In 1974, in quite an unprecedented move in the history of modern parliamentary democracy, Pakistani parliament declared members of Ahmadiyya community to be non-Muslims. To make their lives further difficult, the martial law regime of General Zia ul Haq, in violation of Article 18 of the United Nations Declaration of Human Rights, enacted Ordinance XX in 1984 which prohibits Ahmadis, among other things, calling their places of worship masjid, reciting the Kalima and greeting others with saying Assalamo Alaykum. These laws have created a culture of intolerance and hatred towards Ahmadis in Pakistan. Many Pakistanis are found offering justifications for these laws. Through an organized propaganda campaign, Ahmadiyya community has been dubbed as anti-Pakistan despite producing some of the most distinguished individuals both in the civil services and the armed forces of Pakistan. Due to that propaganda campaign, hatred towards Ahmadis and mistrust about them permeates all levels of the society. According to a study conducted by Tariq Rahman in 2009, the teachers and students of elite schools of Pakistan believed that Ahmadis did not deserve much of civil rights.

The verdict referred to at the top of this article by Islamabad High Court was of a case concerning a recent controversial constitutional amendment regarding Khatm-e-Nabuwat; the very issue that was used to declare Ahmadis to be non-Muslims. In a bizarre interpretation of Article 5 of the constitution of Pakistan that demands loyalty of the citizens to the state, the judge decreed that not disclosing one’s faith is being disloyal to the state. He ordered every citizen to disclose their true faith upon joining the civil services, the armed forces and the judiciary. One fails to understand what the faith of a person has to do with performing his/her duties. The judge expressed the fear that by not disclosing one’s faith, “they” can gain access to sensitive posts. There has never been any evidence of Ahmadis or members of any other minority being involved in anti-state activities. It is quite unfortunate that a judge of a high court is as gullible to mere propaganda as a common man in Pakistan. Justice Siddiqui also ordered that the faith of all citizens must be mentioned on all state-issued documents including the birth certificates. The judge did not specify how to ask newborn babies their faith so it can be recorded on the birth certificate.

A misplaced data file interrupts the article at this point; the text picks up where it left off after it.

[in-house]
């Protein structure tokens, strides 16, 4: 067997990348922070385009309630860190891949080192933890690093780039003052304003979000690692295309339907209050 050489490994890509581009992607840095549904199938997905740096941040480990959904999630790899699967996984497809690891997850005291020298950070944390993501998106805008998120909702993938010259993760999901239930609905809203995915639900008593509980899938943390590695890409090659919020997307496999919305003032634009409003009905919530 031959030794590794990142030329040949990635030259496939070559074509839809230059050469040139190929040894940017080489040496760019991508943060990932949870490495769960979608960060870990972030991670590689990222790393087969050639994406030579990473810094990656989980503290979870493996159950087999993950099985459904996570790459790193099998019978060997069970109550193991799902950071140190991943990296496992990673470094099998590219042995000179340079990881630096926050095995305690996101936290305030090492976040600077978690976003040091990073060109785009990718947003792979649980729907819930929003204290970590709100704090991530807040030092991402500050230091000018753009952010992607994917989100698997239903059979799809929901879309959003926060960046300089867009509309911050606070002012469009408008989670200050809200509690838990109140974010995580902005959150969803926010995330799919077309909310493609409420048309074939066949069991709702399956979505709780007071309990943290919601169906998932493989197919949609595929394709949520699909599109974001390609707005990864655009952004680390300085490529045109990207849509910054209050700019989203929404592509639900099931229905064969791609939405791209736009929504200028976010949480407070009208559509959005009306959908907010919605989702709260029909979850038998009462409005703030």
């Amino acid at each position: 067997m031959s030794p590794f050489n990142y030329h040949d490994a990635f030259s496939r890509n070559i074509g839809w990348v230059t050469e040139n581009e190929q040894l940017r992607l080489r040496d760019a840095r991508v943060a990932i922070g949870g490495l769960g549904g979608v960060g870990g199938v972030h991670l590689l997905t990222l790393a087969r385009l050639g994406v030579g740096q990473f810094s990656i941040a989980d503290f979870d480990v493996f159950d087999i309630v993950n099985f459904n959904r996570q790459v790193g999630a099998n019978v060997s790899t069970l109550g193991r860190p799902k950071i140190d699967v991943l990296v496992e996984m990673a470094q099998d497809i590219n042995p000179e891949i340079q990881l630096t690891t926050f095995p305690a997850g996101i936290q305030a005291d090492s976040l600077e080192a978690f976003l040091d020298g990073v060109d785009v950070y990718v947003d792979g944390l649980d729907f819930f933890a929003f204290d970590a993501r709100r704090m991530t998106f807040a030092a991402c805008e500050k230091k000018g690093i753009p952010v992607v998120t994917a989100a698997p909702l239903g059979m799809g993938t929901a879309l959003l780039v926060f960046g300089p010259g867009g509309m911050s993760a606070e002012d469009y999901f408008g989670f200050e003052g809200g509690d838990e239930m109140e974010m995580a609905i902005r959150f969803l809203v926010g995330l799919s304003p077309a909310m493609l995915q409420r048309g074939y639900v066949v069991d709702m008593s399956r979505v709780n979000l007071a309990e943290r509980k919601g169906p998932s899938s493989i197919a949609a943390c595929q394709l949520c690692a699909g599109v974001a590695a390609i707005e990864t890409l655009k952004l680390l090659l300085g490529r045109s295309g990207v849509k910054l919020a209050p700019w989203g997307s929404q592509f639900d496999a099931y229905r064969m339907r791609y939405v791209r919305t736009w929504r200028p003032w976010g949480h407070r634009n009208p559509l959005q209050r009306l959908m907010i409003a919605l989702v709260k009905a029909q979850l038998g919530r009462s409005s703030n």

All of this flies in the face of fundamental human rights. The freedom of expression includes the freedom of non-expression. No one should be forced to reveal personal information that can be used to discriminate against them. In an intolerant culture where minorities are targeted with impunity, where churches are burnt down and Christians are burnt alive by violent mobs, where underage Hindu girls are forcibly converted and married to Muslim men in an institutionalized manner, the verdict of Islamabad High Court is tantamount to exposing the minorities of Pakistan to even more persecution. This reminds one of the Nazi party ordering Jews to wear a distinctive badge on their dresses to identify themselves. What is next? A Pakistani holocaust?